The Rationale Behind the US-ASEAN Electric Vehicle Initiative – The Diplomat

The Rationale behind the US-ASEAN Electric Vehicle Initiative

A Tesla Model S electric vehicle is displayed during an exhibition in Zhengzhou city, Henan province, China, on November 4, 2018.

Credit: Depositphotos

As a follow-up to what he promised at the US-ASEAN Special Summit earlier this year, President Joe Biden proposed the establishment of a US-ASEAN Electric Vehicle Initiative at this month’s US-ASEAN Summit in Cambodia.

In announcing the initiative, the flagship initiative of the US-ASEAN Transportation Dialogue Partnership, Biden hopes to work with his ASEAN counterparts to create an integrated electric vehicle (EV) ecosystem in Southeast Asia. In particular, the initiative will focus on the development of the region’s EV infrastructure, the adoption of EVs throughout the region, and the development of EV solutions and technologies for the region. In addition, the United States will also help the ASEAN to create an ASEAN road map for the implementation of electric vehicles.

First, the Initiative should be understood as an extension of the Biden administration’s domestic agenda. Biden’s passion and support for US-made EVs was evident even during his presidential campaign. In addition to stating that EVs are the future of the American auto industry, he promised to take a more active role in supporting the development of US EVs. Recently, Biden even said that EVs are integral to restoring America’s greatness.

Since taking office, Biden has taken concrete steps to promote the production and adoption of electric vehicles in the United States. With the bipartisan Infrastructure Investment and Jobs Act, for example, the Biden administration can invest $7.5 billion in electric vehicle chargers, more than $7 billion in providing critical minerals and other components necessary for EV battery production, and over $10 billion for cleanup. transport and school buses. Although there are no articles in the recently passed Science and Chips Act that specifically address EVs, the Act will also stimulate their development, as adequate and advanced chips are essential for the future of EVs. In doing so, the Biden administration is trying to create a basis for a boom in electric vehicle manufacturing and the electric vehicle supply chain in the United States.

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Given the huge market potential of Southeast Asia, the US-ASEAN Electric Vehicle Initiative can facilitate electric vehicle trade between the United States and the region and create more export opportunities for electric vehicle manufacturers with factories in the United States. Working with ASEAN is also vital for the US in the sense that the region’s lower labor costs and abundance of minerals essential for the production of electric vehicles will assist the US in establishing a more secure supply chain.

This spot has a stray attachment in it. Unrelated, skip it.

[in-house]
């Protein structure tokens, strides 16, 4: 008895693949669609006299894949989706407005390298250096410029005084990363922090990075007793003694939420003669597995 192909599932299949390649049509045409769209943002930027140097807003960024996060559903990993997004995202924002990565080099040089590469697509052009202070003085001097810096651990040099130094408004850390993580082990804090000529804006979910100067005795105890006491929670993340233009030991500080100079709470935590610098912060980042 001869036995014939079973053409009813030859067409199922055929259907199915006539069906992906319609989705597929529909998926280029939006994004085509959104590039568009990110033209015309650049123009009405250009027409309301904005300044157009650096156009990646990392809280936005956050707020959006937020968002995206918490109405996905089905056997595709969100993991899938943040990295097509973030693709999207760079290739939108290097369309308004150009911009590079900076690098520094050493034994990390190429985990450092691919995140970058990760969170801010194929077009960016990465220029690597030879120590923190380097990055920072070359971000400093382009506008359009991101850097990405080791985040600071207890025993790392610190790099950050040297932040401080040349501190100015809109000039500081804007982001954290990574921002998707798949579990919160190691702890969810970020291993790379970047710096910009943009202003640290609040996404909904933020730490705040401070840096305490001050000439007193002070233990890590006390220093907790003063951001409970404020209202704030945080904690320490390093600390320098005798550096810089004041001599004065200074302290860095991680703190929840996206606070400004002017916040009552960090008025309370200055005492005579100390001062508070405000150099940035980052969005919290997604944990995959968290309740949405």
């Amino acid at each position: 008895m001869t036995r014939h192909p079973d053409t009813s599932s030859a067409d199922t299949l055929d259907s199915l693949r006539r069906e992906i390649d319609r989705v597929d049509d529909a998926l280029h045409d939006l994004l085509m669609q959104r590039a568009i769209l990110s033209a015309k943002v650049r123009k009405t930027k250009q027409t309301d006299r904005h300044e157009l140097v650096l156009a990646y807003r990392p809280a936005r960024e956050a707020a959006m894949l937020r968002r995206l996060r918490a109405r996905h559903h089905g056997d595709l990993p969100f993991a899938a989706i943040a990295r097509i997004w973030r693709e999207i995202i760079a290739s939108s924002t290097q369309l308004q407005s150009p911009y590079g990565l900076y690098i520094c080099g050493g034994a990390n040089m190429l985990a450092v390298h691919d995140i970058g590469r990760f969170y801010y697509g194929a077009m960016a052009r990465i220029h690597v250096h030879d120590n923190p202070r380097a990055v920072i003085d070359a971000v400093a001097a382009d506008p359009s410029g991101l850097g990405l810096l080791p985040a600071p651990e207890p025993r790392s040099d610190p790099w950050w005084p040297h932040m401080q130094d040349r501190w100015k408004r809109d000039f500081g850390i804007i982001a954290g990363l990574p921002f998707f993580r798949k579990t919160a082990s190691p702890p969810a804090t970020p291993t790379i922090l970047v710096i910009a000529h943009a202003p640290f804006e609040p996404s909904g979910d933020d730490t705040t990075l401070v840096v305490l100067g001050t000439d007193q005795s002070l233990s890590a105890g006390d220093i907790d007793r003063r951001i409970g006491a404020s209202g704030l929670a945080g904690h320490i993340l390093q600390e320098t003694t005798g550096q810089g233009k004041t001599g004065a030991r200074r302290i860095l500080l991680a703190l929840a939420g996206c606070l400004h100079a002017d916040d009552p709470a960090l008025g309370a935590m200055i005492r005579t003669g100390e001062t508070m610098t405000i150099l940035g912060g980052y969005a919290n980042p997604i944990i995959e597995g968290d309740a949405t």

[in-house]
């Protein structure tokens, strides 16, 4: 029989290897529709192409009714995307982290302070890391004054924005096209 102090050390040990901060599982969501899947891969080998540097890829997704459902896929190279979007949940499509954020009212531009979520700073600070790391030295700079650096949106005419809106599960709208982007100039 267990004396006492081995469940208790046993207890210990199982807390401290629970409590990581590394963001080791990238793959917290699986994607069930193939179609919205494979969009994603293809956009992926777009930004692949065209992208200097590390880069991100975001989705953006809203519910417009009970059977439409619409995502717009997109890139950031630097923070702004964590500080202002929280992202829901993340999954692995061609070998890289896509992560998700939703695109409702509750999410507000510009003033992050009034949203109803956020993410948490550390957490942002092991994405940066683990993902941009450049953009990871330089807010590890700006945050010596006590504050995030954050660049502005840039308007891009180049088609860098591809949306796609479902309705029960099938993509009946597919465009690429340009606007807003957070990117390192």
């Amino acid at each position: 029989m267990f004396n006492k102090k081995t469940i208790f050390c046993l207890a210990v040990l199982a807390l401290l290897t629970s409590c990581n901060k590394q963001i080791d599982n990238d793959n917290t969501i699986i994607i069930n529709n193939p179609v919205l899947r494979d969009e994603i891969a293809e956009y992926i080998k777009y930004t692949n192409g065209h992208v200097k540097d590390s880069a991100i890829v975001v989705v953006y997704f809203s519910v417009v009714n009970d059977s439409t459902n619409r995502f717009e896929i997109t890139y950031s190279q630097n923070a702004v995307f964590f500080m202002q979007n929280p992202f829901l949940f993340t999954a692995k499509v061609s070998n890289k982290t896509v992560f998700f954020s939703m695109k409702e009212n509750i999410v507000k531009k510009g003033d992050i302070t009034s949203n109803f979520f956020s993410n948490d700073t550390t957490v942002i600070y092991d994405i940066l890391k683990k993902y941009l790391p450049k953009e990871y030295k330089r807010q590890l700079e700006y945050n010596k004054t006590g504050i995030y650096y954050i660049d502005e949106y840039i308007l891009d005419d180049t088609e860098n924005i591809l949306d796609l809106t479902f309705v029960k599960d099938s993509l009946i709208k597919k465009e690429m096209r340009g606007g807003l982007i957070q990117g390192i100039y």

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Second, the Initiative can also serve as part of the US strategy to compete with China for global EV leadership. The Biden administration has long been dissatisfied with the US market share of EVs, especially compared to China. Since then he has promised “competition against China” in the electric vehicle industry. In recent years, an increasing number of Chinese electric vehicle manufacturers have entered Southeast Asia and are eyeing business expansion in the region. For example, BYD, Great Wall Motor (GMW), Hozon, and Aiways have all delivered their electric vehicles in Southeast Asian countries. SAIC-GM-Wuling (SGMW) and BYD have localized their own EV productions in Indonesia and Thailand. In addition, BYD has partnered with the Singapore Science, Technology and Research Agency on the research and development of an EV system for public transport.

It appears that China’s efforts have already yielded some positive results. Data shows that the market share of Chinese EV makers in Thailand is expected to rise from 58 percent in 2021 to around 80 percent this year. With the new initiative, the Biden administration appears to be looking beyond the cars themselves in competing with China in Southeast Asia; it aims to shape the region’s EV ecosystem with US solutions and technologies, from EV production to the creation of EV infrastructure, such as charging stations.

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Shortly after the Biden administration decided to launch the US-ASEAN Electric Vehicle Initiative in Cambodia, China’s state media company Global Times said the US was only using a “symbolic gesture” to woo ASEAN rather than cooperating to “achieve real. A prosperous and peaceful ASEAN,” as China claimed was its goal.

But America’s promises to Southeast Asia will probably not be matched by a commitment of resources. Addressing the US-ASEAN Summit in Phnom Penh this month, Biden announced that he has requested $825 million for all forms of aid to Southeast Asia in 2023, which is just a drop in the bucket in terms of needs the region. While Biden could pay for more EV projects in Southeast Asia, it remains unclear how much follow-through there will be.

Regardless of the outcome, the announcement of the initiative will undoubtedly intensify the already intense EV competition in Southeast Asia. While the Biden administration is taking a more defensive and introspective approach toward its allies when it comes to EVs, the initiative is one of the first US efforts to cooperate internationally on EVs, along with another recent agreement with Mexico. Given that the US will “compete vigorously” with China, it is likely that the EV industry, especially the one in Southeast Asia, will soon become another hotspot of Sino-American competition .


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